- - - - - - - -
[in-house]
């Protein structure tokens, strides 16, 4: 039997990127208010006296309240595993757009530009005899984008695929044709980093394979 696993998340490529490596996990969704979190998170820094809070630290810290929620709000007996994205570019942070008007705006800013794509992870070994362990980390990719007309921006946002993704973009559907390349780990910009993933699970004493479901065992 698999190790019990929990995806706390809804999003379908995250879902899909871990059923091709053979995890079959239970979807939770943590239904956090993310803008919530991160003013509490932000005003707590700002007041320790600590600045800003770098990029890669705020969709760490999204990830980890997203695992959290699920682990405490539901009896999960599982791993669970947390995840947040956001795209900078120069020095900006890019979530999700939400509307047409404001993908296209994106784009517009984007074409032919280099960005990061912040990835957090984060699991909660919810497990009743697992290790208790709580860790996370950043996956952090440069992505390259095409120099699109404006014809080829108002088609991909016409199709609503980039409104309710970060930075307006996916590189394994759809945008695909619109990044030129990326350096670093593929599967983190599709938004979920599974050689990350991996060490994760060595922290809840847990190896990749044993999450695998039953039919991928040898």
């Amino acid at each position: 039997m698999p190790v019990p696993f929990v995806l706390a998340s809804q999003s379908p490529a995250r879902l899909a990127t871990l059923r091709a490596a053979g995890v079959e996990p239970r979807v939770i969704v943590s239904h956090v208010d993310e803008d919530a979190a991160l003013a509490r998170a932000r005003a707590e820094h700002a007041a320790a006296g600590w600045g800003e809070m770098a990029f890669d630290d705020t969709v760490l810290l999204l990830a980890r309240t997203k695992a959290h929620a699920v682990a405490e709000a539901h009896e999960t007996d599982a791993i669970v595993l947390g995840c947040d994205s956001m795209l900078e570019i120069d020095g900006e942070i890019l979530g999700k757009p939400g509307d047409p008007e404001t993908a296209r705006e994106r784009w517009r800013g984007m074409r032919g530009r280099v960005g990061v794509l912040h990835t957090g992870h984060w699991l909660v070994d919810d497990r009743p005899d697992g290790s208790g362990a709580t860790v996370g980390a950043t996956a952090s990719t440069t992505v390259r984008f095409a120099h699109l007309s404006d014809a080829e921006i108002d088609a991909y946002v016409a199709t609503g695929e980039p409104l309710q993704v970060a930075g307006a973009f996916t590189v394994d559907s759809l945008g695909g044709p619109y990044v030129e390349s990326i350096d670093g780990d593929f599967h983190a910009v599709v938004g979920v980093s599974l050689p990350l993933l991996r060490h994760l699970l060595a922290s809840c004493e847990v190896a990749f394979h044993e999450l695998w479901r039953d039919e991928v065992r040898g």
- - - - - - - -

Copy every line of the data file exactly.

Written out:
[in-house]
């Protein structure tokens, strides 16, 4: 039997990127208010006296309240595993757009530009005899984008695929044709980093394979 696993998340490529490596996990969704979190998170820094809070630290810290929620709000007996994205570019942070008007705006800013794509992870070994362990980390990719007309921006946002993704973009559907390349780990910009993933699970004493479901065992 698999190790019990929990995806706390809804999003379908995250879902899909871990059923091709053979995890079959239970979807939770943590239904956090993310803008919530991160003013509490932000005003707590700002007041320790600590600045800003770098990029890669705020969709760490999204990830980890997203695992959290699920682990405490539901009896999960599982791993669970947390995840947040956001795209900078120069020095900006890019979530999700939400509307047409404001993908296209994106784009517009984007074409032919280099960005990061912040990835957090984060699991909660919810497990009743697992290790208790709580860790996370950043996956952090440069992505390259095409120099699109404006014809080829108002088609991909016409199709609503980039409104309710970060930075307006996916590189394994759809945008695909619109990044030129990326350096670093593929599967983190599709938004979920599974050689990350991996060490994760060595922290809840847990190896990749044993999450695998039953039919991928040898």
């Amino acid at each position: 039997m698999p190790v019990p696993f929990v995806l706390a998340s809804q999003s379908p490529a995250r879902l899909a990127t871990l059923r091709a490596a053979g995890v079959e996990p239970r979807v939770i969704v943590s239904h956090v208010d993310e803008d919530a979190a991160l003013a509490r998170a932000r005003a707590e820094h700002a007041a320790a006296g600590w600045g800003e809070m770098a990029f890669d630290d705020t969709v760490l810290l999204l990830a980890r309240t997203k695992a959290h929620a699920v682990a405490e709000a539901h009896e999960t007996d599982a791993i669970v595993l947390g995840c947040d994205s956001m795209l900078e570019i120069d020095g900006e942070i890019l979530g999700k757009p939400g509307d047409p008007e404001t993908a296209r705006e994106r784009w517009r800013g984007m074409r032919g530009r280099v960005g990061v794509l912040h990835t957090g992870h984060w699991l909660v070994d919810d497990r009743p005899d697992g290790s208790g362990a709580t860790v996370g980390a950043t996956a952090s990719t440069t992505v390259r984008f095409a120099h699109l007309s404006d014809a080829e921006i108002d088609a991909y946002v016409a199709t609503g695929e980039p409104l309710q993704v970060a930075g307006a973009f996916t590189v394994d559907s759809l945008g695909g044709p619109y990044v030129e390349s990326i350096d670093g780990d593929f599967h983190a910009v599709v938004g979920v980093s599974l050689p990350l993933l991996r060490h994760l699970l060595a922290s809840c004493e847990v190896a990749f394979h044993e999450l695998w479901r039953d039919e991928v065992r040898g």